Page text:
Sir Garrett and his retinue have traveled through the northern wilderness called Northumbria, seeking the Winchester family estate that was lost a few generations earlier. After a brief stop at the tiny village of Lakesend and nearby Blackwater Keep, Sir Garrett offered his services to Lord Blackwater. Blackwater Keep was preparing for a goblyn siege so the garrison could not spare any men when the local guildsmen needed aid. It seems that they just lost all contact with the staff of their dry dock facility, located on a large island in Blackwater Lake. The PCs rowed to Wycliffe Island, crossed the island on foot, and finally came to the dry dock facility, which seemed abandoned. After some searching, they found many charred corpses and many tiny tracks of some kind. The PCs had never faced goblyns before, and their knowledge was limited to rumors (such as you might find in the Monster Manual). While looking around the dry dock compound, the PC thief slipped into one of the warehouse to investigate. The rest then heard screams from that direction. The following session began with everyone running toward the warehouse door.
FROM THE DM:
In this new campaign, we were seeking to recapture the nostalgia of AD&D (some hadn’t played in decades). Yet, I wanted to make the experience fresh as well. I decided to put a twist on regular goblins, making them as terrifying as possible. I made them less civilized—more like large gremlins. Taking some ideas from popular movies, I lured the PCs onto a terrible battlefield and then ambushed them. I tried to make the battlefield and the battle itself dynamic. I littered a three-dimensional battlefield with breakable objects and pitfalls. I also decided that the goblyns would try to trap the PCs inside and then set fire to the warehouse. Once the battle erupted, I put on some frenetic music for atmosphere and kept play moving quickly. The result was dramatic. The audio was “Race Against the Sunset” by Wojcieck Kilar from Bram Stoker’s Dracula (1992). A link is here if you are interested: https://www.youtube.com/watch?v=BuB__U3bEUY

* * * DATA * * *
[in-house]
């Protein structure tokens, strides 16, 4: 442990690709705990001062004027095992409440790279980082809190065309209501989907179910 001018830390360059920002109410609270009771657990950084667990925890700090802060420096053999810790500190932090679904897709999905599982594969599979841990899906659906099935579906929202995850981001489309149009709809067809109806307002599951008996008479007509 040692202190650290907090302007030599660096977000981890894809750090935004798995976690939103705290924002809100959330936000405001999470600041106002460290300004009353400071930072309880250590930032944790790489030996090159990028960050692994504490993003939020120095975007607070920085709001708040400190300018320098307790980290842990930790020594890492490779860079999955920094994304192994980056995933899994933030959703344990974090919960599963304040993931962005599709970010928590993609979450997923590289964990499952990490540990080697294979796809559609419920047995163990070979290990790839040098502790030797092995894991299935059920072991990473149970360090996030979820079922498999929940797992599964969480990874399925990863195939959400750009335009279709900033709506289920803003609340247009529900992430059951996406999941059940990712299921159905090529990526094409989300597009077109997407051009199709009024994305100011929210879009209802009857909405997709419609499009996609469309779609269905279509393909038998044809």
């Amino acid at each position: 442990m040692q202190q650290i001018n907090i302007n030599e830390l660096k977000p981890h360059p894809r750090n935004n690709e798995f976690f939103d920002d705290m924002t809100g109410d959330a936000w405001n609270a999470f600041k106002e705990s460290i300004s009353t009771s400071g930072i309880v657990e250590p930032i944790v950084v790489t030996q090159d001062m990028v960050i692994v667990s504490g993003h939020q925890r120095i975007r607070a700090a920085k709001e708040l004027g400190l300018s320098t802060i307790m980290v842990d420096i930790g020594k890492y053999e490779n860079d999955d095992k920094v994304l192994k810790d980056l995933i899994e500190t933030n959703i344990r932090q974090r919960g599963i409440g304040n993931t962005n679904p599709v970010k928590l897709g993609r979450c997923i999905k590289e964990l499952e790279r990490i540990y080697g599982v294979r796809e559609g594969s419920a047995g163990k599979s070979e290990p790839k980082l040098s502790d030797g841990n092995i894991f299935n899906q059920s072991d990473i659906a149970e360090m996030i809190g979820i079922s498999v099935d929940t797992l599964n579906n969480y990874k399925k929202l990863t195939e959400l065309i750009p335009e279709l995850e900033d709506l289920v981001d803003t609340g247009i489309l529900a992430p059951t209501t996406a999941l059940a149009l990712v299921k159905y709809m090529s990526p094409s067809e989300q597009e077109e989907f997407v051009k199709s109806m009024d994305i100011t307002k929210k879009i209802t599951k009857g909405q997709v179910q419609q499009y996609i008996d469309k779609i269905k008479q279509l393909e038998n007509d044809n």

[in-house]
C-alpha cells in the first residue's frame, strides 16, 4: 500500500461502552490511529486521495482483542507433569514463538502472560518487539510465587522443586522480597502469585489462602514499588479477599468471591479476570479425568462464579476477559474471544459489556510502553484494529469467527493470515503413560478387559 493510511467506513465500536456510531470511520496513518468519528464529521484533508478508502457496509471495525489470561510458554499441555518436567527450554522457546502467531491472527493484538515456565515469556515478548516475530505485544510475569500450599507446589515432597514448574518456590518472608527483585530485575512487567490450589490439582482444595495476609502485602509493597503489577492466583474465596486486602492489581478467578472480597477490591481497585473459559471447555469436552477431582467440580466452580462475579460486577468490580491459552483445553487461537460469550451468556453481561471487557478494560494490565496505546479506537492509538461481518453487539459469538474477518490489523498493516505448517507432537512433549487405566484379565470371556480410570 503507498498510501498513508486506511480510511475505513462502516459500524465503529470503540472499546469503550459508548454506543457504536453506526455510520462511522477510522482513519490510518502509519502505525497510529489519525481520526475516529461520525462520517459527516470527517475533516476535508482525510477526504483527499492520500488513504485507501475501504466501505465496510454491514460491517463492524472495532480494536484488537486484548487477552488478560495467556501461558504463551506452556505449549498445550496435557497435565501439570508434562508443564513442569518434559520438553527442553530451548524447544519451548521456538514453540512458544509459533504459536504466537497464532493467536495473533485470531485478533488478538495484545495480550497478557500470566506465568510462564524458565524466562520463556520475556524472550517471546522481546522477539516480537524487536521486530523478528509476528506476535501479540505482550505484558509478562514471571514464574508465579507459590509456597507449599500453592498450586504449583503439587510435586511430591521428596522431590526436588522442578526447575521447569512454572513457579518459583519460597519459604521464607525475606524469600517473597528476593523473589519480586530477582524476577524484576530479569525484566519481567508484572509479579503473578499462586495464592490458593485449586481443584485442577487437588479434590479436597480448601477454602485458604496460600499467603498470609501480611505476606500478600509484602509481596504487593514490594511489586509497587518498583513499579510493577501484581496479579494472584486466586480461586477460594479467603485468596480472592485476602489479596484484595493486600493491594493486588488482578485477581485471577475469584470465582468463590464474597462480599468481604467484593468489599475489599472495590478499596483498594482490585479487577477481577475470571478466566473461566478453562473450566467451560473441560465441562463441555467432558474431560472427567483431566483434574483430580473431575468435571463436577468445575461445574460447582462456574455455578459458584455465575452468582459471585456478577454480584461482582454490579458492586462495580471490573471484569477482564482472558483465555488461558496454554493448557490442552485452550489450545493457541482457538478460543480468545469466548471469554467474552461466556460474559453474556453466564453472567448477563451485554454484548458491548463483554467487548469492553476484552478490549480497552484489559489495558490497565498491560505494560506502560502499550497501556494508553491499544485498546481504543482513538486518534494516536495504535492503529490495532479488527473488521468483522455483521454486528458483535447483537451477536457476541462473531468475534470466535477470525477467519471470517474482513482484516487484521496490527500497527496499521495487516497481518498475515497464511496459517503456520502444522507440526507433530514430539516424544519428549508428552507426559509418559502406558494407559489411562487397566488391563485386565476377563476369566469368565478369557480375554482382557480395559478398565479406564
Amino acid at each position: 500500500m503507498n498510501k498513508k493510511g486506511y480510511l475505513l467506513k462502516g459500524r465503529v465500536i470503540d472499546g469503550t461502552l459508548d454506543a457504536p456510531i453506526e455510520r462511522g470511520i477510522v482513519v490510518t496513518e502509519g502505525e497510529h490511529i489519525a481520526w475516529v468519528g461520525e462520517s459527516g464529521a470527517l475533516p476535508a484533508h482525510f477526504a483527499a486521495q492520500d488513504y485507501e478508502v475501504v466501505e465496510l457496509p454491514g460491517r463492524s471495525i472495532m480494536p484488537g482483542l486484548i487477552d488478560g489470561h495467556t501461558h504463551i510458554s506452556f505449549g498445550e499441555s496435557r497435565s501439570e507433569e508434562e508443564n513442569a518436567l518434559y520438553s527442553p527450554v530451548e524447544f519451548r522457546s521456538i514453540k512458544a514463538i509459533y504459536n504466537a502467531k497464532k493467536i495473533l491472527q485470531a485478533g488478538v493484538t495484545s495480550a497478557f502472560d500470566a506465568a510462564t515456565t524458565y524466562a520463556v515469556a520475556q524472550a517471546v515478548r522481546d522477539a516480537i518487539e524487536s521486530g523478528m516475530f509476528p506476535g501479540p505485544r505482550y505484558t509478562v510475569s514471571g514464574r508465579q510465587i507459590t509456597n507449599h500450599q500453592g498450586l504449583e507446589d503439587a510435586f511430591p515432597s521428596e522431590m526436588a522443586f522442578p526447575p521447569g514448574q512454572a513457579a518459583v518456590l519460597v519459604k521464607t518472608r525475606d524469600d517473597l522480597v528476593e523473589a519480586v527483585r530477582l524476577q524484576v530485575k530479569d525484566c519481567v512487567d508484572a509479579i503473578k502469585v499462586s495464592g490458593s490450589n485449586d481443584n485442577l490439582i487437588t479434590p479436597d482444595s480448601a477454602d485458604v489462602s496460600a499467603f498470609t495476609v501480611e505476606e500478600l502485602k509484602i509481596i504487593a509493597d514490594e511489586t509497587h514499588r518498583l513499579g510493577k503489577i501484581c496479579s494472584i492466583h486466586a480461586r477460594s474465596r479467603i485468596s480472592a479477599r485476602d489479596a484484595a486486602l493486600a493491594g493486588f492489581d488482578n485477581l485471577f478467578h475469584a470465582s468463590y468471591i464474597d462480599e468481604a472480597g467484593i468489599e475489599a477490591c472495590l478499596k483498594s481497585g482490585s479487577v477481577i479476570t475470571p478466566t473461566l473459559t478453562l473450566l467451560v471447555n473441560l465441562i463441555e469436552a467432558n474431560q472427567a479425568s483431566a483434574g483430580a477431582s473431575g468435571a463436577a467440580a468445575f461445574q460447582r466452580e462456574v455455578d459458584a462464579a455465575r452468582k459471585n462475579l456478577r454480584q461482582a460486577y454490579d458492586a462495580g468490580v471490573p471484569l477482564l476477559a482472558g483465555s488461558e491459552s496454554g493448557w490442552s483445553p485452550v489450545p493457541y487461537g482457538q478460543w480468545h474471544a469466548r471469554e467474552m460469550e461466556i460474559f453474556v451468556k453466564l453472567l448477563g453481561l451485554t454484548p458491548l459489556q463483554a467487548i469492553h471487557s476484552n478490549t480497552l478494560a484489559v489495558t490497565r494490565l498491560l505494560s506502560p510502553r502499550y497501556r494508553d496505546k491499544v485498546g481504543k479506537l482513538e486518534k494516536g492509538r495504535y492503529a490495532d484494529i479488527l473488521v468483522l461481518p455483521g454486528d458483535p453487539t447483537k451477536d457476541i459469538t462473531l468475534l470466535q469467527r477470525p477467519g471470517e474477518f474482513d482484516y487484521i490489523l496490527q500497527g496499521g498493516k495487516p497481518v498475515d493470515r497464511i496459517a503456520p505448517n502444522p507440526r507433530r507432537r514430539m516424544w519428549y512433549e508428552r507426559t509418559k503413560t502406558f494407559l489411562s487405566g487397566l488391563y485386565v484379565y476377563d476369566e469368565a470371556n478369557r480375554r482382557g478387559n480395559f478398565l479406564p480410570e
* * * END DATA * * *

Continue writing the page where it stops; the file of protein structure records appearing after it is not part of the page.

CAST OF CHARACTERS:
Sir Garrett of Winchester: Paladin, Head of House Winchester
Lady Alinachka: Magic user, Garrett’s widowed sister-in-law
Brother Rolf: Cleric of St. Cuthbert, Garrett’s younger brother
Cousin Modrak: Thief, Garrett’s distant cousin
Odo: Fighter, Garrett’s friend, ward of the Winchester family
Maggie: Fighter, Odo’s sister, ward of the Winchester family
Master Magnus: Illusionist, Garrett’s butler/steward
Yeoman Guilliman: Ranger, longtime servant of the family
Master Gimlet: Fighter, dwarven friend to Sir Garrett
Hugh the Porter: NPC, hireling to the party
Miles the Minstrel: NPC, bard who is seeking stories to tell
Jogging toward the warehouse door, drawing their weapons as they ran, the party prepared to meet some horrible onrush of bandits or brigands. Much to their surprise, Modrak literally leaped out of the yawning doorway, breathing hard with his dagger drawn. The vanguard nearly collided with him as he flew from the entrance. Some of them drew up immediately, halting the advance. Others, sensing danger behind him, drove past him and slammed shut the reinforced oaken door. It closed with a thud.
All eyes turned to Modrak in tense anticipation. He gasped for air and doubled over. Finally, Sir Garrett barked, “What was it? Speak, cousin!”